It has been said before that Satan does not care whether you or going Upstream or Downstream just so long as you are Extreme.  The “faith only” and “reason only” viewpoints represent the extremes of our subject.  The Christian life is one of perpetual balance and this extends to the realm of faith and reason.  It is important that we see that there is an interrelationship between faith and reason, and that we do jump to the fringe on either side.  Blind faith and cold reason are both dangerous guides.  The balanced Christian seeks to have the body of reason animated by the fire of faith.


[i] Copleston, Frederick. A History of Philosophy: Vol. II. (New York: Image Books, 1994), p. 336[ii] Aquinas, Thomas. Theology, Faith, and Reason: On Boethius’ “On the Trinity”.

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Faith, Hope, and Charity

All that we see or seem, is but a dream within a dream.” – Edgar Allen Poe

I came across this quote twice tonight. It struck me, this is the creed of many in the present generation. I have been reading of late about the area in and around Bridgend, south Wales, where 13 young people have committed suicide in the past year. Then there is the death of Heath Ledger, the self destruction of Britney Spears and the long list of other celebs in de-tox and therapy. What is it the world is so desperately looking for? What is this generation seeking, in every pleasure they can turn their hand to, and not finding?

What is it that the lure of drugs and alcohol promises escape to, yet cannot sustain over time? Each return trip leaves one successively emptier than before, and a vicious cycle ensues. What is it that the thirteen in Wales and many, many others were looking for so desperately this past year? What is the elusive Holy Grail for which people so futilely seek after? What is it that their worldview is not providing them?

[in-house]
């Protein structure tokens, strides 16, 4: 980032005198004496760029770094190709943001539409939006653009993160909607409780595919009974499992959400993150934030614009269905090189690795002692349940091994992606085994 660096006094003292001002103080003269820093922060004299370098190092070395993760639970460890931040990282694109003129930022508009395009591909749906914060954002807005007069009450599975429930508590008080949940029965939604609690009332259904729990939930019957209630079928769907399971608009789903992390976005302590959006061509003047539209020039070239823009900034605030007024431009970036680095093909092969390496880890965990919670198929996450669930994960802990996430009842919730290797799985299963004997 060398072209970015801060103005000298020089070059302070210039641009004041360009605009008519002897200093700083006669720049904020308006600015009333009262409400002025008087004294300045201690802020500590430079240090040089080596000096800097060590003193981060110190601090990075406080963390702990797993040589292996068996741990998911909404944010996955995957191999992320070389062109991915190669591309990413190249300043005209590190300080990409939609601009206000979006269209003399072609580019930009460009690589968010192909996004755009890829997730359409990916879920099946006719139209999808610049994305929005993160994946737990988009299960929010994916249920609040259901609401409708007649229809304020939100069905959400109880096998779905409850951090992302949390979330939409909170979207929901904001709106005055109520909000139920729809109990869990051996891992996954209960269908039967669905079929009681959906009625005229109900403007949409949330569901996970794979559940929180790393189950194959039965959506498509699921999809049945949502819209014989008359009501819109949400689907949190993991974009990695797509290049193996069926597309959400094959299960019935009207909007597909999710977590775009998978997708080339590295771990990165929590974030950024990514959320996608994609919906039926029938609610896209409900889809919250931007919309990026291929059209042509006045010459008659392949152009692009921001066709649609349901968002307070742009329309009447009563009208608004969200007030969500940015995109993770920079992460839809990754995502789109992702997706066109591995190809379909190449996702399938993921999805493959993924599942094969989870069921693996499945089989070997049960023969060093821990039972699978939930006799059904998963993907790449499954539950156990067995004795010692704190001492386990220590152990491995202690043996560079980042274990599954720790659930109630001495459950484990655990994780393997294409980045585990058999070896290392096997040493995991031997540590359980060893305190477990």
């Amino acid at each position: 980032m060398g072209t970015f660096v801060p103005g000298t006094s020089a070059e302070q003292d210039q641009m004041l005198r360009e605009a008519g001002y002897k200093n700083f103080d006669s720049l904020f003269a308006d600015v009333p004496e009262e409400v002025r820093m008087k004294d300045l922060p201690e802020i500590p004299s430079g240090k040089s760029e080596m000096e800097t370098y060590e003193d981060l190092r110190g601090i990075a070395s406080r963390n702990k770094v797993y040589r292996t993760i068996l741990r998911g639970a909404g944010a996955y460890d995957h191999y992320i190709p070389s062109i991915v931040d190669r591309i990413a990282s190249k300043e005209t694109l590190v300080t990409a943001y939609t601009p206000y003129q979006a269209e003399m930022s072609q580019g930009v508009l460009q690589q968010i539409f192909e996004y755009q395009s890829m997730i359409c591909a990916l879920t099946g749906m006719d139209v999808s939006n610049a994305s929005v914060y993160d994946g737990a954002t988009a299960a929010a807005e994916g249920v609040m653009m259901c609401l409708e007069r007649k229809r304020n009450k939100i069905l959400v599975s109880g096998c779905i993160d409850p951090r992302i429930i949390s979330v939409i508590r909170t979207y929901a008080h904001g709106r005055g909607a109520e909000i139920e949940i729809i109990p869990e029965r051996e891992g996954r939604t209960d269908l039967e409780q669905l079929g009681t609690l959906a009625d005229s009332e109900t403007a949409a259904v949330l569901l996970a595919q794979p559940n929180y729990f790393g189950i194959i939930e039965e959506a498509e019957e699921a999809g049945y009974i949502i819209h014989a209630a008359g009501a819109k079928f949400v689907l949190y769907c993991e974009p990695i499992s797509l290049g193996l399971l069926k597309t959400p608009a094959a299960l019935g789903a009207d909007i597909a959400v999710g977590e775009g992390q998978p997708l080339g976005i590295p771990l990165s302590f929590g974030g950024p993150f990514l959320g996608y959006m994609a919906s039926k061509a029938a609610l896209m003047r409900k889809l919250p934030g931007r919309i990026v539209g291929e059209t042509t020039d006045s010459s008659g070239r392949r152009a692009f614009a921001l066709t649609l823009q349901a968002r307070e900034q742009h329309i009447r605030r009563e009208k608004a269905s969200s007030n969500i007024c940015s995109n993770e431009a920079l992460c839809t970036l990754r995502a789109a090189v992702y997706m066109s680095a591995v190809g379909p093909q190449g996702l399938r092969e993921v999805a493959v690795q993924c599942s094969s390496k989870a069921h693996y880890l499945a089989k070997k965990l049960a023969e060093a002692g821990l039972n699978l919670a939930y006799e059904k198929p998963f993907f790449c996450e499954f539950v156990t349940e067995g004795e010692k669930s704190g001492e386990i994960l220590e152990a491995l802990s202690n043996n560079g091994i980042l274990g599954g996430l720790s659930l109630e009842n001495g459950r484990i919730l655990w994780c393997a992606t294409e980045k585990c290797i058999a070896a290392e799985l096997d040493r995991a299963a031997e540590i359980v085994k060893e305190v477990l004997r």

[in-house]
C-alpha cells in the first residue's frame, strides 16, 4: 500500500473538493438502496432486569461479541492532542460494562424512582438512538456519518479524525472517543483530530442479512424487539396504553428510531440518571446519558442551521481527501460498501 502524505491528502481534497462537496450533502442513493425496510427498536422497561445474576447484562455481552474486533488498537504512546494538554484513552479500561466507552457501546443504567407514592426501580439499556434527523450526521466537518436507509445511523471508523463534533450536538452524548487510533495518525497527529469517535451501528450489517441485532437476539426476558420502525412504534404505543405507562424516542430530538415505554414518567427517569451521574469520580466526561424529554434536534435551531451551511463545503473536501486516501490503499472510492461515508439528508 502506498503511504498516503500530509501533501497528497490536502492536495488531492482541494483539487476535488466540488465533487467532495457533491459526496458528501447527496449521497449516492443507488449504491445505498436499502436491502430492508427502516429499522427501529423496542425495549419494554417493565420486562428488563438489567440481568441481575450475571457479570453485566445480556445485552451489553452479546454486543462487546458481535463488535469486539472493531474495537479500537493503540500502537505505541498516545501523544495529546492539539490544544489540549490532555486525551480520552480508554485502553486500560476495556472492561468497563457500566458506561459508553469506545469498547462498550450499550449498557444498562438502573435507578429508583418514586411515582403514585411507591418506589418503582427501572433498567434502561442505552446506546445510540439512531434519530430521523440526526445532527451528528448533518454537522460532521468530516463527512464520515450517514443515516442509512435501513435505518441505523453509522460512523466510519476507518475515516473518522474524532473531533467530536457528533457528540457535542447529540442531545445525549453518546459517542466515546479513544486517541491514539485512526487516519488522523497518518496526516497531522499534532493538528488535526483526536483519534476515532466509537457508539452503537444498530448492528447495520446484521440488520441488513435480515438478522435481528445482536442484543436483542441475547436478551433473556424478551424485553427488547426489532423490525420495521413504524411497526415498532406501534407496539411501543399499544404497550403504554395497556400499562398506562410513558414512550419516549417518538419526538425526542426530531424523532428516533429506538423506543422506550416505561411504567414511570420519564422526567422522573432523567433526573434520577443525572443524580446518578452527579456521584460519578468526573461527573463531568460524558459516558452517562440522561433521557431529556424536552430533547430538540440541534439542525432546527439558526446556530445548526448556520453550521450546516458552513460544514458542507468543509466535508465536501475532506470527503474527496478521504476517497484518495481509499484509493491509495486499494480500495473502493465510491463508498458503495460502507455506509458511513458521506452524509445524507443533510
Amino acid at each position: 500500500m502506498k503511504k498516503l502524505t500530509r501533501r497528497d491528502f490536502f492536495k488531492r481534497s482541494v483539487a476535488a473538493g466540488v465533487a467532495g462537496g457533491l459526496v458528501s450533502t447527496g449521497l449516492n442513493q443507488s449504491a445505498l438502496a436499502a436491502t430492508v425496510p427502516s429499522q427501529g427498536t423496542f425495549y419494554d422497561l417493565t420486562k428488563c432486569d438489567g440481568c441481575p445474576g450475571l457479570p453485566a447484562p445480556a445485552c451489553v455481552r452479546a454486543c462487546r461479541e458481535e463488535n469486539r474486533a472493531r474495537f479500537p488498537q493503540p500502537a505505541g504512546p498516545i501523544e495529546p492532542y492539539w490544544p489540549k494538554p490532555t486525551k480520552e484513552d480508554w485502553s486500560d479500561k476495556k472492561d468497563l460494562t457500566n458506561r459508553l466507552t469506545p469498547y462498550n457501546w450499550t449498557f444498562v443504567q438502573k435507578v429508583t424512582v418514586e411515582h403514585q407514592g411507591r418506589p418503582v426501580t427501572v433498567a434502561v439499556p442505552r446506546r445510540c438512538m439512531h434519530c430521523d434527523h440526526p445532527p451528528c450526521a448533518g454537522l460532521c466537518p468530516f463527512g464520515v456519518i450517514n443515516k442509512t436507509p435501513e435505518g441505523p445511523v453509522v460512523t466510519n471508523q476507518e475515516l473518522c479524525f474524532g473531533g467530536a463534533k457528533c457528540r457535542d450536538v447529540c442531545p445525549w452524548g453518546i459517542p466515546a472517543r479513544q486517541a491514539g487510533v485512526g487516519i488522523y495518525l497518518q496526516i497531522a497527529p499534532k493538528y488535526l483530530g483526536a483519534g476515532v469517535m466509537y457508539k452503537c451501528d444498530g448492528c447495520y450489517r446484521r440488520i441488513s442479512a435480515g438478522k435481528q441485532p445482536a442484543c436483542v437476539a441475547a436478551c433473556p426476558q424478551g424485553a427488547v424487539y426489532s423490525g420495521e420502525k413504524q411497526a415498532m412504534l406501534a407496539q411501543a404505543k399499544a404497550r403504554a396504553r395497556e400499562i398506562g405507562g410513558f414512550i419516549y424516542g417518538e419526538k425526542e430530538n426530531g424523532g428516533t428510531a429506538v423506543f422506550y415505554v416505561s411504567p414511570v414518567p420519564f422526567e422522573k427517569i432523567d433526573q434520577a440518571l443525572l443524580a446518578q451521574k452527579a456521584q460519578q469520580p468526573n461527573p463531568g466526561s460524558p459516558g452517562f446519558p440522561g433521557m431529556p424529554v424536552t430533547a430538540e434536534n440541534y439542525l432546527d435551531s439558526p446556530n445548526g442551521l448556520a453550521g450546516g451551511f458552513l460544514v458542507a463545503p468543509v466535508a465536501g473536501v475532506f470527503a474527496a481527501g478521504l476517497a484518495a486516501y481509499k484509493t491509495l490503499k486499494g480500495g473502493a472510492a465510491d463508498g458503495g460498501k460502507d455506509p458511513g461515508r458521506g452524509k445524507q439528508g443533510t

Another young man went searching for the answers this generation longs for, and in much the same way this generation is looking. He said:

Whatever my eyes desired I did not keep from them.
I did not withhold my heart from any pleasure,
For my heart rejoiced in all my labor;
And this was my reward from all my labor.
Then I looked on all the works that my hands had done
And on the labor in which I had toiled;
And indeed all was vanity and grasping for the wind.
There was no profit under the sun.

Indeed, we see them grasping at the wind and toiling for what cannot be retained. In short they are searching for the three fair queens of Tennyson’s, “The Coming of Arthur,” Faith, Hope and Charity.

Along the way it is the latter that is sought for first. We see the cry for love, any love, in any form. In the frantic search for love we have turned to a surrogate and have sex in lieu of love. The desire and the hunger for love creates physical pain that we try to satiate through intake of great quantities of physical pleasures. Yet, there is no love in the morning and we are left with less than the night before. (or even the moment before) And still the search continues and the temporary joining of one to the other only enlarges the void and makes the search more urgent. Listen to what is said of Charity, “Charity suffereth long, and is kind; Charity envieth not; Charity vaunteth not herself, is not puffed up; doth not behave herself unseemly, seeketh not her own, is not easily provoked, thinketh no evil; rejoiceth not in iniquity, but rejoiceth in the truth; beareth all things, believeth all things, hopeth all things, endureth all things. Charity never faileth.”